Saturday, December 13, 2014

Let the Girls Play

First the disclaimer: I live in the Northeast, so anything I write about country music is suspect at best. Like guns and NASCAR, the fact the certain things have overwhelming followings in areas outside of the Boston-New York-Washington corridor that aren't based on Yankee sensibilities seems, frankly, unbelievable. But yes, to those of us to whom brunch in Red Hook is considered the height of cool, there are places where Luke Bryan is at least as well-known as Jay-Z, where Florida Georgia Line isn't a border between two states but a group with whose song "Cruise" dominated the charts with 20 weeks in the top spot.

It's a genre that was written off as "mature" not too long ago, described by one music critic as "stoic men in ten-gallon hats and soprano women who'd lived full lives singing songs about, divorce, war, and that aching, hollow heartbreak feeling." No more. Fusing elements of rap and pop to its country roots, it's moved far beyond Johnny Cash and Ernest Tubbs and Patsy Cline to Jason Aldean and Brantley Gilbert and Chase Rice. You can argue about the definition, and just how heir-to-the-throne-of-George-Strait these new comers really are, but this is most definitely NOT your daddy's country. Put another way, if you know the former three and not the later, then you don't really have your finger on the right pulse point.

But while that body may have a lot of blood pumping through it in the form of airplay, there's a problem: it's mostly male. With Taylor Swift no longer considered a country girl, the charts are dominated as almost never before by men. And not just any kind of men, but young, fit, hard partying types singing about the three "b's," usually explained as some combination of babes, bars and beers. In the so-called "bro-country" movement, every night is a Friday Night, every vehicle is a truck and every girl is lit by moonlight, has painted-on jeans and loves to drink Bud.

While there's some sense that this particular pickup is running out of steam, some are trying a little harder to, if not push the vehicle into a ditch, at least let some others share the road. And that means not just songs that appeal to a more female sensibility, but performers on that side of the ledger as well. And it's the idea behind a rotating group of female singer-songwriters known collectively as the Song Suffragettes.

With the slogan "Let the Girls Play," the idea was hatched back in March by music industry veteran Todd Cassetty and Helena Capps as a way of encouraging more female artists. Having outgrown their first home in Nashville, they now convene every Monday night at the Listening Room Café on Second Avenue South. Since they started, over 60 different young ladies have taken the stage, some well-known only in their home towns, others veterans of shows like "The Voice" and "American Idol," but all showcasing their very considerable songwriting and performing chops.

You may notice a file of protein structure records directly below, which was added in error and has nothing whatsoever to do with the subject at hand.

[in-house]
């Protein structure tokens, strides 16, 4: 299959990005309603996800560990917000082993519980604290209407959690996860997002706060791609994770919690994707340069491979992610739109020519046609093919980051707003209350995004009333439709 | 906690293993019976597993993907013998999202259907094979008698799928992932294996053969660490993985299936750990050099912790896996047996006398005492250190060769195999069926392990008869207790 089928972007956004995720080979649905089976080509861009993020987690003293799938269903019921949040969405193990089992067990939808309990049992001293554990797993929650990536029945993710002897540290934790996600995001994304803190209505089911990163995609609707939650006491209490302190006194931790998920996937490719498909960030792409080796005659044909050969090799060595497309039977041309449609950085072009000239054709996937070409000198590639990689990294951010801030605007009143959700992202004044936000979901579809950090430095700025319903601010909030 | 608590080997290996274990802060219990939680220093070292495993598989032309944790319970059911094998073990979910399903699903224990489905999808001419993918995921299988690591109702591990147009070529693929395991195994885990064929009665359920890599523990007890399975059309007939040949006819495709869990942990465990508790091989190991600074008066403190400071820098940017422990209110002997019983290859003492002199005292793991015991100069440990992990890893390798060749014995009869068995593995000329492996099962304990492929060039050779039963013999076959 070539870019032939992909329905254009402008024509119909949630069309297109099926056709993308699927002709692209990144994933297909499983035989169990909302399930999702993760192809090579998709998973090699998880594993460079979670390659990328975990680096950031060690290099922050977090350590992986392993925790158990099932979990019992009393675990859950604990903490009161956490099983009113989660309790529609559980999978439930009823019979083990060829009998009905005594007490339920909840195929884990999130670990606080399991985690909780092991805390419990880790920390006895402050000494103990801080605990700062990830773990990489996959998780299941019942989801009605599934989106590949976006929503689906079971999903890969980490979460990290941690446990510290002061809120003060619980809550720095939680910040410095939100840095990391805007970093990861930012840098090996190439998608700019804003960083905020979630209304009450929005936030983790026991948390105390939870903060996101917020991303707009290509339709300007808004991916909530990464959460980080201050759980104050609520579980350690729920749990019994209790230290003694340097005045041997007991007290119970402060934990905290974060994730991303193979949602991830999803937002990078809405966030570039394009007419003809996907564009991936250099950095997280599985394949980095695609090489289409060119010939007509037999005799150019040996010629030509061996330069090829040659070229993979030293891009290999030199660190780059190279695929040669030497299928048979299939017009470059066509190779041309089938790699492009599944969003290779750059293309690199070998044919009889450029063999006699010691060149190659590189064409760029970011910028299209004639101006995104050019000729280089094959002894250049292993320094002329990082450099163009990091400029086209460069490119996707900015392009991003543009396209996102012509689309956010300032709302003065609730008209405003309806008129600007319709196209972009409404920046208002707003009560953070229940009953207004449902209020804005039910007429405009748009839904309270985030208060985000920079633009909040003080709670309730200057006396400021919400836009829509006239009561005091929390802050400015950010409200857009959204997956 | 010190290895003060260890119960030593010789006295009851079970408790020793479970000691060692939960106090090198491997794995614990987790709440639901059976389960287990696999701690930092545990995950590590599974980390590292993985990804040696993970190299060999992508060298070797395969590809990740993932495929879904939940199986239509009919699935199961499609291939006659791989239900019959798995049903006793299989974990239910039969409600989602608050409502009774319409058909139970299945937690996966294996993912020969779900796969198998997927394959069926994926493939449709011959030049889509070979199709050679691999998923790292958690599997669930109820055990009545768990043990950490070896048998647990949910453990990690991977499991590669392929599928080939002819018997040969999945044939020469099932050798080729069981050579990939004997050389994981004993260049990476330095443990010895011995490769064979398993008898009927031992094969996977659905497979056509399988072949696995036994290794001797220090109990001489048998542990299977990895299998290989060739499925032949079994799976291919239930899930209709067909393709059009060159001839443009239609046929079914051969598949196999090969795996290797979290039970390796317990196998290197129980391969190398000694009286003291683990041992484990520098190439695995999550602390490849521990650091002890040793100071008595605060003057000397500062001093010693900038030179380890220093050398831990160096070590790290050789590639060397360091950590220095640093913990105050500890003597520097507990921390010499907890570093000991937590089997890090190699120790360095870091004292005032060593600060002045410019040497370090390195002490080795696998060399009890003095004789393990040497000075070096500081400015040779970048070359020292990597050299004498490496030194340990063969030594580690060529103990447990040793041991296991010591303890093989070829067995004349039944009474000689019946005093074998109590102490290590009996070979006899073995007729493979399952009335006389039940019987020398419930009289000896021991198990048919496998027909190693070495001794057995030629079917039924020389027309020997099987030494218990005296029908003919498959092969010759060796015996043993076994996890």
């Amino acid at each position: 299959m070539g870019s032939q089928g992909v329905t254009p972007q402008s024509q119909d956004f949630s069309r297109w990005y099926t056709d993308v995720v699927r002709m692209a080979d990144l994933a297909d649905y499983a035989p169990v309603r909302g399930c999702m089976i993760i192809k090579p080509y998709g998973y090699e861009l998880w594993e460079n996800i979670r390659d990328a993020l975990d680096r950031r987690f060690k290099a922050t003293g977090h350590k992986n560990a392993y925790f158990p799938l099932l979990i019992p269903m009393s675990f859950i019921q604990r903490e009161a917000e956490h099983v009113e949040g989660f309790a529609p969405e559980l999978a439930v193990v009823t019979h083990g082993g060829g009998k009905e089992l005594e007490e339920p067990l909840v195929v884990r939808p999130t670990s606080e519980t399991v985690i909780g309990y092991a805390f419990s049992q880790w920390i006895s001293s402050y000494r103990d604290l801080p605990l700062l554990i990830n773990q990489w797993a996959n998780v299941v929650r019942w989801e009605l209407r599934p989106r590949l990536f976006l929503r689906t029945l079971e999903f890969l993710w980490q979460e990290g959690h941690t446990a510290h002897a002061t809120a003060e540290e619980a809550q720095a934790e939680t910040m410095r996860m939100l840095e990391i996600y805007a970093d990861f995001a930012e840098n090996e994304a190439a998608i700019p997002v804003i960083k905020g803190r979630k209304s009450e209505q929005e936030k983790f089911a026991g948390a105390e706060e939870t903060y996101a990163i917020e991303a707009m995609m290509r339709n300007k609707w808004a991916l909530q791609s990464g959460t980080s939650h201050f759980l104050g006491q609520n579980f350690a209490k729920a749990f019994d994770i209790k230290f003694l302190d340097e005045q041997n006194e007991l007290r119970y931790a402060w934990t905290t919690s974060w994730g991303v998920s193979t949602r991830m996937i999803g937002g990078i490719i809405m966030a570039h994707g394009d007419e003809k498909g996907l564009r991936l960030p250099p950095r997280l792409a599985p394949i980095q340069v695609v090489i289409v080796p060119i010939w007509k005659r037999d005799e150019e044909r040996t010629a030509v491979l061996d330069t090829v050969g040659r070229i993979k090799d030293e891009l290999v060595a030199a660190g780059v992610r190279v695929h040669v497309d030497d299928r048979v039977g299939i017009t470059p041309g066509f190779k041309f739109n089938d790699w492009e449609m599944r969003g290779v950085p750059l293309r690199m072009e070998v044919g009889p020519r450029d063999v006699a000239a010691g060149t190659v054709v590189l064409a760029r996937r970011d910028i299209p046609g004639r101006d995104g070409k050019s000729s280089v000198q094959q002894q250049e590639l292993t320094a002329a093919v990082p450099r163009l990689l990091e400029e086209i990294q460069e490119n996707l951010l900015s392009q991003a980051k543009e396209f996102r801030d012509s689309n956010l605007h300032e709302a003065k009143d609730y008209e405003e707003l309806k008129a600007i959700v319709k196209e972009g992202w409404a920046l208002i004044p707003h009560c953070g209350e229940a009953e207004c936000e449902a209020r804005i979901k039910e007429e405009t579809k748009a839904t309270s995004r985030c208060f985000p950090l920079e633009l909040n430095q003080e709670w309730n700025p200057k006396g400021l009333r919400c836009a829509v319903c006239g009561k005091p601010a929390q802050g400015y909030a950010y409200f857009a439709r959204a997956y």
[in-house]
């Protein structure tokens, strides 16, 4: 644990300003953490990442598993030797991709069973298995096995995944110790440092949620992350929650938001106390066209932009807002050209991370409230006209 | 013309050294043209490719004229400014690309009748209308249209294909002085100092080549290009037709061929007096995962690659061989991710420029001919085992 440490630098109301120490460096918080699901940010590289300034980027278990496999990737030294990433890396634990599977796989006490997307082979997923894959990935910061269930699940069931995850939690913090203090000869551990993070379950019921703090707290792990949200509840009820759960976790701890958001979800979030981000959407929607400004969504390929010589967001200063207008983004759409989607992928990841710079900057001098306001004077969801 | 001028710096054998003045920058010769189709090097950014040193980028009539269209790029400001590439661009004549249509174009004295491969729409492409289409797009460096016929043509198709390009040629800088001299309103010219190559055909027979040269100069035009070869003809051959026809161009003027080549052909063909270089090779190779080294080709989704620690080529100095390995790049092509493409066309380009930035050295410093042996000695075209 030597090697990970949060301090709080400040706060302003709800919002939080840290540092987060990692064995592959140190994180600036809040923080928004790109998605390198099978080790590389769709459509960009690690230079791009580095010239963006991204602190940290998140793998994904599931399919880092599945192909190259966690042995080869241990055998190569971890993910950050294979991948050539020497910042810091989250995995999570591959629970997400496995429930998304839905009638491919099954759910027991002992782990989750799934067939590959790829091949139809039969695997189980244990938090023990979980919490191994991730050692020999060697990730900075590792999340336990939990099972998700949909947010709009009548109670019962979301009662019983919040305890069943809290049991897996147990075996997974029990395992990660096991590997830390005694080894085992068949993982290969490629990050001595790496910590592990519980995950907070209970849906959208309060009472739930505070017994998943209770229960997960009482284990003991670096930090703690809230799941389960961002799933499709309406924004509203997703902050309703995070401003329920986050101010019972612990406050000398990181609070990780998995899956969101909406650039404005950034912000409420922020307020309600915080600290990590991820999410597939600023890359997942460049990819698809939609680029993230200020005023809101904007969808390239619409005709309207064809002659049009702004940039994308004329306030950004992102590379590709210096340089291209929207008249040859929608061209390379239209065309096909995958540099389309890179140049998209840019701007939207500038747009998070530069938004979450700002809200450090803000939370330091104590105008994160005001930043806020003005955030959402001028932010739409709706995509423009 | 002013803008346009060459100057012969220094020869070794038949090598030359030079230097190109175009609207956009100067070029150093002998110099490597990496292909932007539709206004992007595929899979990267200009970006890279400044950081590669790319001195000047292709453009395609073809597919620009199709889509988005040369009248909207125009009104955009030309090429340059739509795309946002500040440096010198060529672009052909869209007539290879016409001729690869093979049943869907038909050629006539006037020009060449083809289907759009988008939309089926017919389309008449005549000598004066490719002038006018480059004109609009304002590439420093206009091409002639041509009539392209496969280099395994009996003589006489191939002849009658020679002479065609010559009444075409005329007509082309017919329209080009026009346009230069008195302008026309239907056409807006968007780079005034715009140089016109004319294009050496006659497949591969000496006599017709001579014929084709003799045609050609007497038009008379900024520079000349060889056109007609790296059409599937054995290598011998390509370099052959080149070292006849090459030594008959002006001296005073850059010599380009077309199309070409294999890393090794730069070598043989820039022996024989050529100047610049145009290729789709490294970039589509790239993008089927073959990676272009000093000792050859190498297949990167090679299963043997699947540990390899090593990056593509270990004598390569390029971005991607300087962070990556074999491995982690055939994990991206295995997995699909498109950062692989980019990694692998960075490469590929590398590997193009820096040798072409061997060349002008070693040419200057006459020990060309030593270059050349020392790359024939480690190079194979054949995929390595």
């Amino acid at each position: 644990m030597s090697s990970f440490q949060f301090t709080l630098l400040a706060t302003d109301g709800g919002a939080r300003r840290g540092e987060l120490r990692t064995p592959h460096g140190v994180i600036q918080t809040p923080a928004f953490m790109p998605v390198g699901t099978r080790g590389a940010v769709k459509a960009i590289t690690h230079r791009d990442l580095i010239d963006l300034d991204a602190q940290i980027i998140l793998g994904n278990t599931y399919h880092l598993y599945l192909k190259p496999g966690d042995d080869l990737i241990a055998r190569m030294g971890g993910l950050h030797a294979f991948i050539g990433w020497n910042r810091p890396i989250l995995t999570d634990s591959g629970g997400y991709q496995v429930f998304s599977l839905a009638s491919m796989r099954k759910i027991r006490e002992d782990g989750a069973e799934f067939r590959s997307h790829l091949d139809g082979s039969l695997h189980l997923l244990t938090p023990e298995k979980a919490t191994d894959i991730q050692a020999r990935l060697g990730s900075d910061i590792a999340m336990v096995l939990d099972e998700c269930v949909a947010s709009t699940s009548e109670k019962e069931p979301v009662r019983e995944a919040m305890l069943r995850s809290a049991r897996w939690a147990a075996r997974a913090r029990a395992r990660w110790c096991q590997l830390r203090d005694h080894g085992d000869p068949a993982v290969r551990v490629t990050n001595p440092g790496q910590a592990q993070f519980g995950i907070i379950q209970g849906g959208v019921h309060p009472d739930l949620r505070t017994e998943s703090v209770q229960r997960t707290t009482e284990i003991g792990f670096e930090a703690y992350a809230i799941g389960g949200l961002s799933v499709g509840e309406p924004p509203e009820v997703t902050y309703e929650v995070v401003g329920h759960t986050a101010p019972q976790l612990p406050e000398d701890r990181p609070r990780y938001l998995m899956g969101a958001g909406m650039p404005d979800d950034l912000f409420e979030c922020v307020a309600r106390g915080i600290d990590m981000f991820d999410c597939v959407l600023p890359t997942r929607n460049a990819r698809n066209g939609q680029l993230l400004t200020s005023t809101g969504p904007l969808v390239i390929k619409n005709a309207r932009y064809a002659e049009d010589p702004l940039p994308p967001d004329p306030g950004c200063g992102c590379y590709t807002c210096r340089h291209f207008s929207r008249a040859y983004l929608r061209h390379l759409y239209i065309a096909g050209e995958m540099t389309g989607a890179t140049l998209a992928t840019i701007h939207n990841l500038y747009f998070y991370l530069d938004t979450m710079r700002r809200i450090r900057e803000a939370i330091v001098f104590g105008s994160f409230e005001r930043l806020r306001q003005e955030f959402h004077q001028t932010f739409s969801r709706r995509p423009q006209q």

On a stage backed by white damask curtains, fronted by a few old lamps and some mismatched chairs, the format is simple. Each of the five or so performers introduces herself, and plays and sings one of her own songs. They go down the line, circle back to do it again, then perform a group cover of a more well-known tune. The night I visited a solid and appreciative audience heard Betsy Lane do "Southern Crazy" while Kalie Shorr sang "God Sees Everything," each a hit waiting to be discovered or perhaps recorded by a more well-known name. There were equally good offerings from Daisy Mallory, Karli Chayne and Gracie Schram. And not one mentioned a pickup truck.

The music business is a fickle one. Talent and determination are table stakes at best, assuring nothing other than a chance to perform for your family and friends and perhaps a few interested strangers who might buy a CD. Anyone can do that. But making even a bare-bones a living at it? That‘s a different story. And becoming the next Reba McEntire or Miranda Lambert or Faith Hill? That's not a story, it's a fairy tale. But regardless of the eventual outcome, the first step is to play and be heard. And that's what Song Suffragettes is all about. Let the girls play. You just might like what you hear.


Marc Wollin of Bedford loves listening to live music of any type. His column appears regularly in The Record-Review, The Scarsdale Inquirer and online at, as well as via Facebook, LinkedIn and Twitter.

No comments: